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Learn to Program 03: The How

Game Development Lecturer interested in AI, Programming Languages, Graphics and most importantly teaching Programming.
・2 min read

Finally we get to the how. How exactly will this series be structured to help you (the reader) learn programming? How will you be able to measure your progress? How exactly will this work?

The first answer concerns structure. The series will be structured as short posts (typically less than 5min to read) that cover a single topic, concept etc. Attached to these posts will be small programs, where appropriate, where you can see and test the concept in question.

My advice would be to use a site like in which to run and practise the programs provided. The examples will not be written in one language only. Different languages have different strengths and will be used in this way to showcase various aspects of programming. This is not a series in which you will learn python, or rust or any specific language.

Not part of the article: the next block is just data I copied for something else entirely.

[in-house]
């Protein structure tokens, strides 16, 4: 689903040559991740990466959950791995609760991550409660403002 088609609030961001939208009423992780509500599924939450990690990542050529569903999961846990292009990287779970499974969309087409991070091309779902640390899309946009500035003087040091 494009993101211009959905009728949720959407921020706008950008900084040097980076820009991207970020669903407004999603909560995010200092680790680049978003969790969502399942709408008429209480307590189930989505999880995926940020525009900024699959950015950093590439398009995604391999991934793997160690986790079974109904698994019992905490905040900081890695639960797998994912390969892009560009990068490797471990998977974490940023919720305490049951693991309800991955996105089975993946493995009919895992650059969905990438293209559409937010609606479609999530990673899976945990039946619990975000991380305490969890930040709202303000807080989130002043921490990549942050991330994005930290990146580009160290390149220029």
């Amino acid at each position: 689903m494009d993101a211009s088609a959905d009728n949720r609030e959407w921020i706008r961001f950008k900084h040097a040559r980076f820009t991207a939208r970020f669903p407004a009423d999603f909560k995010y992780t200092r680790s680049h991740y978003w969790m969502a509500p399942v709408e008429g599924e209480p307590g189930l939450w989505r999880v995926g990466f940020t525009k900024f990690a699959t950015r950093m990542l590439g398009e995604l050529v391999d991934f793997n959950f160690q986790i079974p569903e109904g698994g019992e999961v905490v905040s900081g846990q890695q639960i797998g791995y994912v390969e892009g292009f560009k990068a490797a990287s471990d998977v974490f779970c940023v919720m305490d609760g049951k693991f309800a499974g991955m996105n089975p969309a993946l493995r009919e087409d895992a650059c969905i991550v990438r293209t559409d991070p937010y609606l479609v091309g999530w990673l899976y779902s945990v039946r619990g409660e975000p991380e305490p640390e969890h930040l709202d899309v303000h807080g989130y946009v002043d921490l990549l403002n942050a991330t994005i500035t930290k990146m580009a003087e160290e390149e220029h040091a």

(As an aside a proper Computer Science professor like Donald Knuth writes a whole new language just to teach programming. I am not anywhere close to that level so my readers will need to be content with existing language!).

The idea is for bite sized pieces of content that you can read while standing in line at your local coffee joint. In the same way programmers will often tell you to keep your methods to a size that fits on one computer screen, so too will I try and fit each post unto one screen (one screen while writing it, your reading experience might differ).

Finally, the entire process will follow (loosely), the Socratic method. In other words each post will tend to end with a question or task, and the following post will start with a possible answer to that question or task.

This nicely leads to Task 1: Update the rust example below to display your own name instead of mine:

fn main() {
  println!("Hello Pieter!");

Link to Main Content Post. If you are confused about this post start here.

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